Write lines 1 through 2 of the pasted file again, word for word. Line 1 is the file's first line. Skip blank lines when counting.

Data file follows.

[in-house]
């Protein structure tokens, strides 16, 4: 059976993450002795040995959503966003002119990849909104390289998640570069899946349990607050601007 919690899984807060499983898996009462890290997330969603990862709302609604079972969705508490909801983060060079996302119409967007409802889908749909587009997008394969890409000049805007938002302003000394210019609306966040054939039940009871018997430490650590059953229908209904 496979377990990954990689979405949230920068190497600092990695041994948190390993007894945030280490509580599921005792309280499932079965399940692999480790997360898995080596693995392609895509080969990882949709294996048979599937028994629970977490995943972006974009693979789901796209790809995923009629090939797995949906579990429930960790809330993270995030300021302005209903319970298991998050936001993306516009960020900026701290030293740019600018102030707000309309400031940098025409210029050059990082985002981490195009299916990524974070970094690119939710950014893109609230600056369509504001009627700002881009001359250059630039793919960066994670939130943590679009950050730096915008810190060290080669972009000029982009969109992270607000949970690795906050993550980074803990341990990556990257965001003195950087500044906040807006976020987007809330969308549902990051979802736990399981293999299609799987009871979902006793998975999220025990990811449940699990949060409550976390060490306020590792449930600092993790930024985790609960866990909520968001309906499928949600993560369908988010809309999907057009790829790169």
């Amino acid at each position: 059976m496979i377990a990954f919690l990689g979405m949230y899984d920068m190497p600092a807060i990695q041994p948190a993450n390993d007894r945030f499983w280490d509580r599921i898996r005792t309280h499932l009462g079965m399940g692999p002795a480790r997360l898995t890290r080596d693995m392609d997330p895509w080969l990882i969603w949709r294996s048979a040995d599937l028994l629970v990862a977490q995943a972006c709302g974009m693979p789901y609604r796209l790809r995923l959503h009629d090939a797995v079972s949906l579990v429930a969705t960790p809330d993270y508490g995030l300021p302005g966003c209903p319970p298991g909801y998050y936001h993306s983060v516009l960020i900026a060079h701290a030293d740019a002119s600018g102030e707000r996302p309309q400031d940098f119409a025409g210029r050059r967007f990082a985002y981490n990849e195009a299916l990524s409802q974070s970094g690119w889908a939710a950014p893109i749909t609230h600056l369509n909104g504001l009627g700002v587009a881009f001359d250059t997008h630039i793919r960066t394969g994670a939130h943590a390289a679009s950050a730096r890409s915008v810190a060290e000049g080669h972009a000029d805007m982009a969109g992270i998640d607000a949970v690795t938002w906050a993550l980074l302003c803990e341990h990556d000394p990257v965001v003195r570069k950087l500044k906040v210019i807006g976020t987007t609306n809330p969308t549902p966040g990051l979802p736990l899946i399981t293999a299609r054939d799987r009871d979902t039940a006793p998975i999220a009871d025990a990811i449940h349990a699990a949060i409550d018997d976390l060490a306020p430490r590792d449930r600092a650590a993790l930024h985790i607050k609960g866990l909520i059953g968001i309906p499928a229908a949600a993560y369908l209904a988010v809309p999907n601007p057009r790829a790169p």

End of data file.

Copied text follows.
[in-house]
């Protein structure tokens, strides 16, 4: 059976993450002795040995959503966003002119990849909104390289998640570069899946349990607050601007 919690899984807060499983898996009462890290997330969603990862709302609604079972969705508490909801983060060079996302119409967007409802889908749909587009997008394969890409000049805007938002302003000394210019609306966040054939039940009871018997430490650590059953229908209904 496979377990990954990689979405949230920068190497600092990695041994948190390993007894945030280490509580599921005792309280499932079965399940692999480790997360898995080596693995392609895509080969990882949709294996048979599937028994629970977490995943972006974009693979789901796209790809995923009629090939797995949906579990429930960790809330993270995030300021302005209903319970298991998050936001993306516009960020900026701290030293740019600018102030707000309309400031940098025409210029050059990082985002981490195009299916990524974070970094690119939710950014893109609230600056369509504001009627700002881009001359250059630039793919960066994670939130943590679009950050730096915008810190060290080669972009000029982009969109992270607000949970690795906050993550980074803990341990990556990257965001003195950087500044906040807006976020987007809330969308549902990051979802736990399981293999299609799987009871979902006793998975999220025990990811449940699990949060409550976390060490306020590792449930600092993790930024985790609960866990909520968001309906499928949600993560369908988010809309999907057009790829790169």